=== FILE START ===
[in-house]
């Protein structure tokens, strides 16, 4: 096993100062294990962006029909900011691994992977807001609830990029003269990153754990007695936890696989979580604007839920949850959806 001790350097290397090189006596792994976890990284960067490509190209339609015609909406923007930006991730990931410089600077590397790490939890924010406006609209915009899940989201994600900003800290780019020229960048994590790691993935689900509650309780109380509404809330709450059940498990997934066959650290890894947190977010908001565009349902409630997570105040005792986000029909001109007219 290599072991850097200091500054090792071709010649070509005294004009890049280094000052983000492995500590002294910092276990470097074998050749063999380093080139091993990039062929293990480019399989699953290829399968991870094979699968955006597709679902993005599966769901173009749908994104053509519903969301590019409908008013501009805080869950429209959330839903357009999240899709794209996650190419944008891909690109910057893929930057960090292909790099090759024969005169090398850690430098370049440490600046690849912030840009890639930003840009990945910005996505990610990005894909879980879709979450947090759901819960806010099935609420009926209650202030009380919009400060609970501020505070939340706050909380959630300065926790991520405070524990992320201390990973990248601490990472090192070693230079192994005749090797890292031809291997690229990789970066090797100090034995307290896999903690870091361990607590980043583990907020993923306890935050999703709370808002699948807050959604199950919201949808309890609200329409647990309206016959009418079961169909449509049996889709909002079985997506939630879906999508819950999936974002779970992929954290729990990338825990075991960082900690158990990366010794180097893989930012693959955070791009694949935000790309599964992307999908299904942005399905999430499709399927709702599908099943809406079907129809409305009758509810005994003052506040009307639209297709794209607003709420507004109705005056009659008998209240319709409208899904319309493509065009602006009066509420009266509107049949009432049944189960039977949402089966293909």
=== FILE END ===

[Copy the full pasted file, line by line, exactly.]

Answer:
[in-house]
């Protein structure tokens, strides 16, 4: 096993100062294990962006029909900011691994992977807001609830990029003269990153754990007695936890696989979580604007839920949850959806 001790350097290397090189006596792994976890990284960067490509190209339609015609909406923007930006991730990931410089600077590397790490939890924010406006609209915009899940989201994600900003800290780019020229960048994590790691993935689900509650309780109380509404809330709450059940498990997934066959650290890894947190977010908001565009349902409630997570105040005792986000029909001109007219 290599072991850097200091500054090792071709010649070509005294004009890049280094000052983000492995500590002294910092276990470097074998050749063999380093080139091993990039062929293990480019399989699953290829399968991870094979699968955006597709679902993005599966769901173009749908994104053509519903969301590019409908008013501009805080869950429209959330839903357009999240899709794209996650190419944008891909690109910057893929930057960090292909790099090759024969005169090398850690430098370049440490600046690849912030840009890639930003840009990945910005996505990610990005894909879980879709979450947090759901819960806010099935609420009926209650202030009380919009400060609970501020505070939340706050909380959630300065926790991520405070524990992320201390990973990248601490990472090192070693230079192994005749090797890292031809291997690229990789970066090797100090034995307290896999903690870091361990607590980043583990907020993923306890935050999703709370808002699948807050959604199950919201949808309890609200329409647990309206016959009418079961169909449509049996889709909002079985997506939630879906999508819950999936974002779970992929954290729990990338825990075991960082900690158990990366010794180097893989930012693959955070791009694949935000790309599964992307999908299904942005399905999430499709399927709702599908099943809406079907129809409305009758509810005994003052506040009307639209297709794209607003709420507004109705005056009659008998209240319709409208899904319309493509065009602006009066509420009266509107049949009432049944189960039977949402089966293909």